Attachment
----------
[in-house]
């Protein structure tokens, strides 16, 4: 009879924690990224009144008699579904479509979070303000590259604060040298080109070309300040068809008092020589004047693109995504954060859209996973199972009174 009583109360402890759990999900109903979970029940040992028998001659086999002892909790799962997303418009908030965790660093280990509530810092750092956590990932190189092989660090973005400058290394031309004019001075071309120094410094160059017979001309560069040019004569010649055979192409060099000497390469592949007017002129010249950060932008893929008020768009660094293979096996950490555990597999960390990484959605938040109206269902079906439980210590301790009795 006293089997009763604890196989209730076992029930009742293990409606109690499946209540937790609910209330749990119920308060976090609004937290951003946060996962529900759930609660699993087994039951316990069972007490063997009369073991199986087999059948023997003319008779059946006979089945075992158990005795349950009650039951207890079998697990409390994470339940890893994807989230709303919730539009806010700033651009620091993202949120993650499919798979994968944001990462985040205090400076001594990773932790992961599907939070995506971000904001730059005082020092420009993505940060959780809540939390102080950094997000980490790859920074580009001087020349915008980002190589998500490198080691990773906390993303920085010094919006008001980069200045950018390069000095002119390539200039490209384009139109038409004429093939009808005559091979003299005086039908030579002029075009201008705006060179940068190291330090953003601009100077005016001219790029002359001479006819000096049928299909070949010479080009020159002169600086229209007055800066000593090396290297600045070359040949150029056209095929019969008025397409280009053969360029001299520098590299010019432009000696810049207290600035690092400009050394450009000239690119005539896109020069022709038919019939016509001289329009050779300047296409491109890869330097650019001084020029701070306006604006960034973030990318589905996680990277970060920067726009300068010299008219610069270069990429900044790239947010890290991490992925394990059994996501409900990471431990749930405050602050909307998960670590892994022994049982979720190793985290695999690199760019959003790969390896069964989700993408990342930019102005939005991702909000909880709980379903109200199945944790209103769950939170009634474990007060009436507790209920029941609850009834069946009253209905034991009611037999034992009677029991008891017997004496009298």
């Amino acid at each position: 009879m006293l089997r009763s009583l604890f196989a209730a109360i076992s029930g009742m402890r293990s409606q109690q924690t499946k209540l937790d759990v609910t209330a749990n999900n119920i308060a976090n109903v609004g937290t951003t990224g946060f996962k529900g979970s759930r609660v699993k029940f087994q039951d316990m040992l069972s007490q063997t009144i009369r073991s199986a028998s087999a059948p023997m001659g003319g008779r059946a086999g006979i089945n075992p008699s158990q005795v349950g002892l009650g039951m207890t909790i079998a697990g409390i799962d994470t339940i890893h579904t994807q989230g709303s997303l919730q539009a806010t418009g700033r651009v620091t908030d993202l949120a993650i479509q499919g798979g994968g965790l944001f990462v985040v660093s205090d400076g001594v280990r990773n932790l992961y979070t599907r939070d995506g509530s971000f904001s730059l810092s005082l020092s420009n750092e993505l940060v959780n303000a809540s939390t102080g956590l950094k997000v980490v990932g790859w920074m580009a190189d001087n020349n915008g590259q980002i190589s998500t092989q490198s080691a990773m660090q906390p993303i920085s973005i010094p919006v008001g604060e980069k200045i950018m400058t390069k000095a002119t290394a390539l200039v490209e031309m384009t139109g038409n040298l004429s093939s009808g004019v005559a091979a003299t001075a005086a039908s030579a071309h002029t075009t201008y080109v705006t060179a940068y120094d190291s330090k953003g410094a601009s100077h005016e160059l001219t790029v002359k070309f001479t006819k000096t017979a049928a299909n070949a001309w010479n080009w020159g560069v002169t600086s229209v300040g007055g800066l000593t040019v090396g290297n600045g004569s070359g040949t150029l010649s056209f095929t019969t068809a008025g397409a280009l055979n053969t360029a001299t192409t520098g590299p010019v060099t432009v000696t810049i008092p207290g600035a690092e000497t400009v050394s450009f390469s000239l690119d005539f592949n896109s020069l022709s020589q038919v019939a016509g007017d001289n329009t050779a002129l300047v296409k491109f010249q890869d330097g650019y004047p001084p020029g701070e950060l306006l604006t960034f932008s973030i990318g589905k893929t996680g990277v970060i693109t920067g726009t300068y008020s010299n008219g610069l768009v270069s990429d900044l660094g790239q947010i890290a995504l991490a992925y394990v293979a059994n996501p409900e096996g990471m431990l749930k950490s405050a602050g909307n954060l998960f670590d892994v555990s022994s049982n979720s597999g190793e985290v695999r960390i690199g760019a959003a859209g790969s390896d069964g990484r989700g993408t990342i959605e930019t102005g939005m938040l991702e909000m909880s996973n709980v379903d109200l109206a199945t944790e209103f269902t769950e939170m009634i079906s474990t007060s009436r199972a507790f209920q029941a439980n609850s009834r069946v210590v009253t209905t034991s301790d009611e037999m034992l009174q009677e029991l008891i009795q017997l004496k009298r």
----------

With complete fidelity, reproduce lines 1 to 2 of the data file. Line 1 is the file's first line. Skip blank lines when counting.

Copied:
[in-house]
């Protein structure tokens, strides 16, 4: 009879924690990224009144008699579904479509979070303000590259604060040298080109070309300040068809008092020589004047693109995504954060859209996973199972009174 009583109360402890759990999900109903979970029940040992028998001659086999002892909790799962997303418009908030965790660093280990509530810092750092956590990932190189092989660090973005400058290394031309004019001075071309120094410094160059017979001309560069040019004569010649055979192409060099000497390469592949007017002129010249950060932008893929008020768009660094293979096996950490555990597999960390990484959605938040109206269902079906439980210590301790009795 006293089997009763604890196989209730076992029930009742293990409606109690499946209540937790609910209330749990119920308060976090609004937290951003946060996962529900759930609660699993087994039951316990069972007490063997009369073991199986087999059948023997003319008779059946006979089945075992158990005795349950009650039951207890079998697990409390994470339940890893994807989230709303919730539009806010700033651009620091993202949120993650499919798979994968944001990462985040205090400076001594990773932790992961599907939070995506971000904001730059005082020092420009993505940060959780809540939390102080950094997000980490790859920074580009001087020349915008980002190589998500490198080691990773906390993303920085010094919006008001980069200045950018390069000095002119390539200039490209384009139109038409004429093939009808005559091979003299005086039908030579002029075009201008705006060179940068190291330090953003601009100077005016001219790029002359001479006819000096049928299909070949010479080009020159002169600086229209007055800066000593090396290297600045070359040949150029056209095929019969008025397409280009053969360029001299520098590299010019432009000696810049207290600035690092400009050394450009000239690119005539896109020069022709038919019939016509001289329009050779300047296409491109890869330097650019001084020029701070306006604006960034973030990318589905996680990277970060920067726009300068010299008219610069270069990429900044790239947010890290991490992925394990059994996501409900990471431990749930405050602050909307998960670590892994022994049982979720190793985290695999690199760019959003790969390896069964989700993408990342930019102005939005991702909000909880709980379903109200199945944790209103769950939170009634474990007060009436507790209920029941609850009834069946009253209905034991009611037999034992009677029991008891017997004496009298």